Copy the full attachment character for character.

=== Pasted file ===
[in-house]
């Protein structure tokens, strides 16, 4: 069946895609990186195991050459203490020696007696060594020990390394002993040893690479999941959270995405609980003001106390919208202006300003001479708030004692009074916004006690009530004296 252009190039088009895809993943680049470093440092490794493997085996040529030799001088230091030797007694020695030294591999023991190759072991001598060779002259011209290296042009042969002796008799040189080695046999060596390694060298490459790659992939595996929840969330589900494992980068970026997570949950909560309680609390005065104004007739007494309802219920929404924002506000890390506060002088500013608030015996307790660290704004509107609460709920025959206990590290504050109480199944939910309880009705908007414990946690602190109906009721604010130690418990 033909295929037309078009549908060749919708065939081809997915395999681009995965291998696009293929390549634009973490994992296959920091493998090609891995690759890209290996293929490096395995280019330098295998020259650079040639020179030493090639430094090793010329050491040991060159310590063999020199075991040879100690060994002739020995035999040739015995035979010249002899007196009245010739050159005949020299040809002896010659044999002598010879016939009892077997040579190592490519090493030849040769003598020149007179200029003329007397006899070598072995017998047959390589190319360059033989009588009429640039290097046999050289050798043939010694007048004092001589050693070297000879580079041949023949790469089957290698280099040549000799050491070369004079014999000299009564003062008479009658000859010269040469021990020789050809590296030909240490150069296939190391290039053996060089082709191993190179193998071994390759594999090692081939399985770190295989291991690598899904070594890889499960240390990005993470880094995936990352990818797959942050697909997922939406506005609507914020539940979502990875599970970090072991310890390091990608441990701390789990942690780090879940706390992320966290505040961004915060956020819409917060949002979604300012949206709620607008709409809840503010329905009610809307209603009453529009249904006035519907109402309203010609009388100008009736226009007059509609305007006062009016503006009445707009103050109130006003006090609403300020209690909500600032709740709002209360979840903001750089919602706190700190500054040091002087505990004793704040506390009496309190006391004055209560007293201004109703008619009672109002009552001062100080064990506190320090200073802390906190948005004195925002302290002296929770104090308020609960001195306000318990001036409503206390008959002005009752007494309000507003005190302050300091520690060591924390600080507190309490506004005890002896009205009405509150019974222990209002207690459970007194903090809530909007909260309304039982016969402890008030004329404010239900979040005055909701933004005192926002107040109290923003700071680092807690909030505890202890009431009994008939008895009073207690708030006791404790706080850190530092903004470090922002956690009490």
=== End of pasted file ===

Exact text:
[in-house]
């Protein structure tokens, strides 16, 4: 069946895609990186195991050459203490020696007696060594020990390394002993040893690479999941959270995405609980003001106390919208202006300003001479708030004692009074916004006690009530004296 252009190039088009895809993943680049470093440092490794493997085996040529030799001088230091030797007694020695030294591999023991190759072991001598060779002259011209290296042009042969002796008799040189080695046999060596390694060298490459790659992939595996929840969330589900494992980068970026997570949950909560309680609390005065104004007739007494309802219920929404924002506000890390506060002088500013608030015996307790660290704004509107609460709920025959206990590290504050109480199944939910309880009705908007414990946690602190109906009721604010130690418990 033909295929037309078009549908060749919708065939081809997915395999681009995965291998696009293929390549634009973490994992296959920091493998090609891995690759890209290996293929490096395995280019330098295998020259650079040639020179030493090639430094090793010329050491040991060159310590063999020199075991040879100690060994002739020995035999040739015995035979010249002899007196009245010739050159005949020299040809002896010659044999002598010879016939009892077997040579190592490519090493030849040769003598020149007179200029003329007397006899070598072995017998047959390589190319360059033989009588009429640039290097046999050289050798043939010694007048004092001589050693070297000879580079041949023949790469089957290698280099040549000799050491070369004079014999000299009564003062008479009658000859010269040469021990020789050809590296030909240490150069296939190391290039053996060089082709191993190179193998071994390759594999090692081939399985770190295989291991690598899904070594890889499960240390990005993470880094995936990352990818797959942050697909997922939406506005609507914020539940979502990875599970970090072991310890390091990608441990701390789990942690780090879940706390992320966290505040961004915060956020819409917060949002979604300012949206709620607008709409809840503010329905009610809307209603009453529009249904006035519907109402309203010609009388100008009736226009007059509609305007006062009016503006009445707009103050109130006003006090609403300020209690909500600032709740709002209360979840903001750089919602706190700190500054040091002087505990004793704040506390009496309190006391004055209560007293201004109703008619009672109002009552001062100080064990506190320090200073802390906190948005004195925002302290002296929770104090308020609960001195306000318990001036409503206390008959002005009752007494309000507003005190302050300091520690060591924390600080507190309490506004005890002896009205009405509150019974222990209002207690459970007194903090809530909007909260309304039982016969402890008030004329404010239900979040005055909701933004005192926002107040109290923003700071680092807690909030505890202890009431009994008939008895009073207690708030006791404790706080850190530092903004470090922002956690009490």